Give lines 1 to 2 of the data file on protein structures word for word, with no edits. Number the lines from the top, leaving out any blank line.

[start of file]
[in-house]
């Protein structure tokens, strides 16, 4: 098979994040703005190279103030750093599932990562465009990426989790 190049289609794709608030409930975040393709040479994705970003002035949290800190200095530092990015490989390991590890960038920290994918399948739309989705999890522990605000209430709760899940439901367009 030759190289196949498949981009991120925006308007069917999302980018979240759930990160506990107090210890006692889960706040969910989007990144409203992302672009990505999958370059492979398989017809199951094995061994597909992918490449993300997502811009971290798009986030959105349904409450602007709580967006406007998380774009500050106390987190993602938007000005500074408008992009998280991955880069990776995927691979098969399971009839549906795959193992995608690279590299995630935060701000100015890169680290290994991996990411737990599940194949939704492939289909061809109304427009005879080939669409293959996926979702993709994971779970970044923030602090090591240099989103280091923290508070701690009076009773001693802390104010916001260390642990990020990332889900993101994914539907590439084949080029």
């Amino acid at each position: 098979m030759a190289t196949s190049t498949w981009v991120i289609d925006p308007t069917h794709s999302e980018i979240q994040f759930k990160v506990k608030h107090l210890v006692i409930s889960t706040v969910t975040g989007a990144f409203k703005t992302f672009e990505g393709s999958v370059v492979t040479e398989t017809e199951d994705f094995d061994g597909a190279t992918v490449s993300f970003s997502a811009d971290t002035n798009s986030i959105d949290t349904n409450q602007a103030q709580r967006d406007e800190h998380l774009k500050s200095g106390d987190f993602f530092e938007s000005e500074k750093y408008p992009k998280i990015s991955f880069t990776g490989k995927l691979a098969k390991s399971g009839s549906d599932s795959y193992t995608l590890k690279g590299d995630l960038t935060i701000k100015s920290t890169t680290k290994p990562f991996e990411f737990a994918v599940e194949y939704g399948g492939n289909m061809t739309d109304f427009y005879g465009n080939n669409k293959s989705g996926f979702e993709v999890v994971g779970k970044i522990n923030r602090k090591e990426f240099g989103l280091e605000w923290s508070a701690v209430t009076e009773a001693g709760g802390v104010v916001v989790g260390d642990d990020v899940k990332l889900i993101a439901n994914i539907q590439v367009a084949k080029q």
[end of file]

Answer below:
[in-house]
């Protein structure tokens, strides 16, 4: 098979994040703005190279103030750093599932990562465009990426989790 190049289609794709608030409930975040393709040479994705970003002035949290800190200095530092990015490989390991590890960038920290994918399948739309989705999890522990605000209430709760899940439901367009 030759190289196949498949981009991120925006308007069917999302980018979240759930990160506990107090210890006692889960706040969910989007990144409203992302672009990505999958370059492979398989017809199951094995061994597909992918490449993300997502811009971290798009986030959105349904409450602007709580967006406007998380774009500050106390987190993602938007000005500074408008992009998280991955880069990776995927691979098969399971009839549906795959193992995608690279590299995630935060701000100015890169680290290994991996990411737990599940194949939704492939289909061809109304427009005879080939669409293959996926979702993709994971779970970044923030602090090591240099989103280091923290508070701690009076009773001693802390104010916001260390642990990020990332889900993101994914539907590439084949080029």